The Impact of Augmented Reality (AR) Books on the Reading Engagement and Comprehension of Child Readers.

  • Kawla Abdullah Alhamad University of Edinburgh
  • Andrew MANCHES
  • Sarah MCGEOWN
Keywords: open research, eorc, eor


Augmented Reality (AR) books offer new opportunities for interaction and engagement, and additional features provide potential to support children’s reading comprehension, yet there is currently very little research in this area.  This project aims to capture and understand children’s (aged 7-10) experiences with AR books, specifically focusing on whether there are benefits to reading engagement and comprehension.  A particular focus will be on understanding whether, to what extent, and how, AR books have potential to support and engage struggling readers. This poster describes the protocol for study 1 of the project (pre-registration here

Opportunity sampling will be used to recruit up to four primary school teachers and 30 children (aged 7-10) from 3-4 classrooms from 1-2 Scottish primary schools. Twelve groups of students from different year groups (with 1-3 children in each group) will be observed participating in an AR reading session. Students will be observed interacting naturally with the AR book (printed book, with tablet affording AR features), with the support of an adult (if required) and will be audio recorded and observed during this time. During the observation written (anonymized) notes will also be made in relation to key points (e.g., usability, enjoyment, engagement, discussion etc).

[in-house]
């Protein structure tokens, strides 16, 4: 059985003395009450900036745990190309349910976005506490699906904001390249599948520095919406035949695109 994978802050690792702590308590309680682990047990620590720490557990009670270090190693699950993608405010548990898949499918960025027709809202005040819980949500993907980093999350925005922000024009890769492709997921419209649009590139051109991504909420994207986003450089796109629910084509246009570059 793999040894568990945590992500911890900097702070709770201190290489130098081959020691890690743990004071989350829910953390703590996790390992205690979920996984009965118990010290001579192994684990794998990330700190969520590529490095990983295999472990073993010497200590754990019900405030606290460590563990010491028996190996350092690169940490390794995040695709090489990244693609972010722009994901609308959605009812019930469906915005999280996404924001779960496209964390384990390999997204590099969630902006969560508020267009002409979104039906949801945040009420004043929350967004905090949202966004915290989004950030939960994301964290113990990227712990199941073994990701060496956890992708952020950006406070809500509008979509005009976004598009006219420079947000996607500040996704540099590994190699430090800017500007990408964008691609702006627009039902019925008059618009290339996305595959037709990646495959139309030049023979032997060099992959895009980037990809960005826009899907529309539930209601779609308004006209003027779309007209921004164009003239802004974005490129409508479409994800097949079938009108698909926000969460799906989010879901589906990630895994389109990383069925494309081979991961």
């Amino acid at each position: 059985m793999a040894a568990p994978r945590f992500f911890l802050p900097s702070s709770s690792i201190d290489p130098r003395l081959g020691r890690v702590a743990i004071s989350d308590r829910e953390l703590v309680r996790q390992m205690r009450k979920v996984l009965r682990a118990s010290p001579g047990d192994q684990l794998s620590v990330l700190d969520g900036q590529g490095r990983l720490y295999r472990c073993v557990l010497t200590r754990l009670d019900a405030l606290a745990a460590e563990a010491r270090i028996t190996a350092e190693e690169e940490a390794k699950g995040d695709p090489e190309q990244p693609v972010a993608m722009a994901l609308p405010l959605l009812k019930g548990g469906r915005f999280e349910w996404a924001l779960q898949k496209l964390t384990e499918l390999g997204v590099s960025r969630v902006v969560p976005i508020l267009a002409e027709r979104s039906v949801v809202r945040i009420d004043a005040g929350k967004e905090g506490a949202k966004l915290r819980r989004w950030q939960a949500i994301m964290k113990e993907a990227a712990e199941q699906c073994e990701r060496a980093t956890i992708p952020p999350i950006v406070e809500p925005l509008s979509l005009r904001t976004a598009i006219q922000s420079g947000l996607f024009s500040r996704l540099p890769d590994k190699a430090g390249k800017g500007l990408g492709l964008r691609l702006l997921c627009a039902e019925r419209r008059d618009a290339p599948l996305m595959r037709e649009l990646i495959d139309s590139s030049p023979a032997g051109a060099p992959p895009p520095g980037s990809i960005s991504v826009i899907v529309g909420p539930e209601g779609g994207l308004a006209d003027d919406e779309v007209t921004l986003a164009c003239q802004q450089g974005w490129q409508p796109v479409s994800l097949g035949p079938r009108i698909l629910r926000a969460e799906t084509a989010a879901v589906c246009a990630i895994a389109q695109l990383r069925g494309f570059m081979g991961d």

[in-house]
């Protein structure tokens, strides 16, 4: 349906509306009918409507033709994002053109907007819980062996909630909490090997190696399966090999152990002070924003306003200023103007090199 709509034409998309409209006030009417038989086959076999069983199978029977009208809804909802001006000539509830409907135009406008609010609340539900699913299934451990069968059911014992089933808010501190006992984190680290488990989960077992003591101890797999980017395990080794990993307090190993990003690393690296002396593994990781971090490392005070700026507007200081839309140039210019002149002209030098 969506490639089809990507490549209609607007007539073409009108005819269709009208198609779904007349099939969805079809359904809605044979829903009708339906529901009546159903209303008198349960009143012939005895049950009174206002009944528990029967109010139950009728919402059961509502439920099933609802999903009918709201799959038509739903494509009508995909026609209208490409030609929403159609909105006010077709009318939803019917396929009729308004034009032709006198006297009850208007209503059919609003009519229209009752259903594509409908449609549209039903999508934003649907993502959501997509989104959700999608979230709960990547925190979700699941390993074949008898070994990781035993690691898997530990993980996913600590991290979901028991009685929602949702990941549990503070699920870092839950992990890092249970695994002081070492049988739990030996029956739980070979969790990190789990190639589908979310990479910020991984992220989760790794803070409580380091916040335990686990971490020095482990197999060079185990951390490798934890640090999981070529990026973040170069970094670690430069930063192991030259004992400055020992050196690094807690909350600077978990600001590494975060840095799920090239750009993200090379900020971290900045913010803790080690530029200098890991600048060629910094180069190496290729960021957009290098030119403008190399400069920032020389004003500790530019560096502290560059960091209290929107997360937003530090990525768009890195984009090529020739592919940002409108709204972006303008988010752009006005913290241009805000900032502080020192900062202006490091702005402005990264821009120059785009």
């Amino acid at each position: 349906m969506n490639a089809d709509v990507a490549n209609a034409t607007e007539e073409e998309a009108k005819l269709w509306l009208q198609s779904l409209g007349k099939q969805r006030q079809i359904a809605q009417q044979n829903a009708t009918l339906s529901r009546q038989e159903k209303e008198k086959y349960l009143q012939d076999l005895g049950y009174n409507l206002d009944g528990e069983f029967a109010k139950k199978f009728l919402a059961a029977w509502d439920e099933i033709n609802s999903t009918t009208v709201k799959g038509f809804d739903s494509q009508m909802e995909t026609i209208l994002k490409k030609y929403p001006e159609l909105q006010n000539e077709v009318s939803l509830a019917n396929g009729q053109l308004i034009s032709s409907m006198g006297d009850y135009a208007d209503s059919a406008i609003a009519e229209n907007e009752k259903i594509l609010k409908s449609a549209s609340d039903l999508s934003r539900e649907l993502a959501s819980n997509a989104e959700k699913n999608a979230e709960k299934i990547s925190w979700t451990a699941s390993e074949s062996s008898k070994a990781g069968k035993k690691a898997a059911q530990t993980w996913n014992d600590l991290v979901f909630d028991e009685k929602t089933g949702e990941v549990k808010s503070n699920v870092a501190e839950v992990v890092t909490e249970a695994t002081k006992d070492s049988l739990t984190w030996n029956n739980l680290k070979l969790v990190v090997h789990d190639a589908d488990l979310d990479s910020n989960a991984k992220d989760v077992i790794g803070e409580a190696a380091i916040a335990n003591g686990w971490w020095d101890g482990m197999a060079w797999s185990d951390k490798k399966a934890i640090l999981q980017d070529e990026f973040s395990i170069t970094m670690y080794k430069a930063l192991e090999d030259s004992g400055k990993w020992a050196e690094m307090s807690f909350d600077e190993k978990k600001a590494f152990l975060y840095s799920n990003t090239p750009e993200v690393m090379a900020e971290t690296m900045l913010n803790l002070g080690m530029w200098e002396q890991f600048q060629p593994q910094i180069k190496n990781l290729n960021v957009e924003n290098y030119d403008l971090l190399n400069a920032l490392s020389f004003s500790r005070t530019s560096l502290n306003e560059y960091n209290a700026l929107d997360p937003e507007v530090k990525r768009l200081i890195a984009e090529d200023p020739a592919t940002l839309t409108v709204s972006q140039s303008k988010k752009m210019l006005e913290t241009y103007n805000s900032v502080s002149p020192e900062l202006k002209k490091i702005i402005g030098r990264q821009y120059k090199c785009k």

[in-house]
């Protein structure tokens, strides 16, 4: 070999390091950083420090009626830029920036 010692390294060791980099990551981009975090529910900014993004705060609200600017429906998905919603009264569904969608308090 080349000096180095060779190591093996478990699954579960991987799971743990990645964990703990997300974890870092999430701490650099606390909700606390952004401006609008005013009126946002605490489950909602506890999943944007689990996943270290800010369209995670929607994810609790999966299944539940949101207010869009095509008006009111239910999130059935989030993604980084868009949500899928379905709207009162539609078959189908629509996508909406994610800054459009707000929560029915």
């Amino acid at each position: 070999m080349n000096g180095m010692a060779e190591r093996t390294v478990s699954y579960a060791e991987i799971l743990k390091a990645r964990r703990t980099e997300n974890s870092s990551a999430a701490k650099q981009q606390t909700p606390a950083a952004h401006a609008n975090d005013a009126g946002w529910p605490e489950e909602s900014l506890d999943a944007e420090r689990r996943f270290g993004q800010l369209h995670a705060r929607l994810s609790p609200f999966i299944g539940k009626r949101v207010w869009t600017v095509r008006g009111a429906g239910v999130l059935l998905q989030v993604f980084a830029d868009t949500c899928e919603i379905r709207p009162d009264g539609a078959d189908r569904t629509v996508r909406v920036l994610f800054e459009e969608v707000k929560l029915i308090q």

Following this, children will be interviewed by the researcher and asked about their engagement and comprehension of the AR book and their perceptions of the similarities and differences (positive and negative) between AR books and traditional print books. In addition, all class teachers (n = ~4) will be interviewed to explore their perceptions of AR books in terms of supporting reading engagement and comprehension and their perceptions regarding usability of AR books in the classroom.

Thematic analysis will be used to identify and report themes related to child readers interaction, experiences and perceptions (engagement and comprehension) of AR books, and teachers’ perceptions of AR books. The six phases outlined in Braun & Clarke (2006) will be applied.

Pre-registration has been used for this project as it facilitates a shared understanding of my project, as a PhD researcher, with my supervisors and the wider research community. It ensures I clearly articulate my research questions and related methods prior to conducting the research.  Furthermore, it prompts me to consider credibility strategies prior to starting data collection or analysis.  Finally, it provides readers with an opportunity to learn about my research at any early stage and understand how research evolves across the different phases.